A short time ago, Ricardo Lopez of Hispanic Research, Inc. came to speak to my local chapter of QRCA (Qualitative Research Consultants Association) on alternative social media platforms we should consider when “building our brand.” I’d seen an image awhile back, showing content comparisons between Twitter and Facebook, which I thought he’d like to see. Despite my best efforts, I couldn’t find the image again.
During this search, I kept seeing one word over and over again: infographic. When had that term become so mainstream? I really like these visual depictions of quantitative data – they’re more fun and easier to understand, plus they are often able communicate much more information. I’ve talked about infographics before in a newsletter piece, but never here.
To give you a couple of fun examples: the first showcases how restaurant sales went up, comparing chains within the fast food and sit-down segments. A much more engaging chart than the graphics of yesteryear! (Source: DesignReviver.com)
This is my favorite recent one, from Shanghai Web Designers. It visually summarizes what is done every 60 seconds on the Web: 70+ domain names are registered; 600+ new videos are uploaded to YouTube, 1,500 new blog posts go live – just to name a few. The scope of the Internet’s impact is clearly seen in this one snapshot.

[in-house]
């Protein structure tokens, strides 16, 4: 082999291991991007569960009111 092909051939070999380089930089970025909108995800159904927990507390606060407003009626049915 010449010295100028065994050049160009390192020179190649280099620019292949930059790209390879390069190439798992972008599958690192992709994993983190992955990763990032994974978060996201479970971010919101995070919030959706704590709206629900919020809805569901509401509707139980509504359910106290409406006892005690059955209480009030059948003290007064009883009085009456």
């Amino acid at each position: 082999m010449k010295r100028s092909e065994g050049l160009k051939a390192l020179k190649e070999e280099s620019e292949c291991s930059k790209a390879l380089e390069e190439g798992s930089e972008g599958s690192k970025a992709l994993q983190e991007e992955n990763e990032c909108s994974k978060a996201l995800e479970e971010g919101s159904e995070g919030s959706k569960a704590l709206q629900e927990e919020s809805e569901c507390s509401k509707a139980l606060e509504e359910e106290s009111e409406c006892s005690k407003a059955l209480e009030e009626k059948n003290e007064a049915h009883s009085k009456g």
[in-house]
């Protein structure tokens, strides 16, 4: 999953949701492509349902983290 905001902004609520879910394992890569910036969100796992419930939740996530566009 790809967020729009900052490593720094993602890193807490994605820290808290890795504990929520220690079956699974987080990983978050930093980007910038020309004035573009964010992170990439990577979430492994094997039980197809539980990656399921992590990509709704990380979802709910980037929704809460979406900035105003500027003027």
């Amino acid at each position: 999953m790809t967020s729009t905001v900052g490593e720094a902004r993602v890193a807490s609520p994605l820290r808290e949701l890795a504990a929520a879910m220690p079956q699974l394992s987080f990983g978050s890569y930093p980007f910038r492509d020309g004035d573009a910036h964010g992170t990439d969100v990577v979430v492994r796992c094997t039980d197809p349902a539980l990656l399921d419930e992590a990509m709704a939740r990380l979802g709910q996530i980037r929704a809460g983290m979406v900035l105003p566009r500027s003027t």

In qualitative research, infographics morph into something else.
- Personas are used to offer a feel for a target audience.
- Illustrations are used to explain a theory or concept, such at the one I used when explaining Situational Decision-Making in this blog post (click here).
- Collages are used to showcase a variety of things, including harder-to-articulate feelings about a brand.
- Word Clouds are created from qualitative answers to highlight which words are used most often.
With the flood of infographics on the quantitative research side, my sense is that on the qualitative side, we need to bring what we’re doing up a notch – we can do better. So over the next few months, I intend to play when I’m reporting. I’m seeing some new tools on sites like MakeUseOf.com and, for a nominal fee, Gliffy.com. Maybe I’ll succeed and maybe I won’t. But it’ll be fun trying!
Any ideas you’d share about how you’re making qualitative research findings more visual – without the use of video? Would love to hear from you!!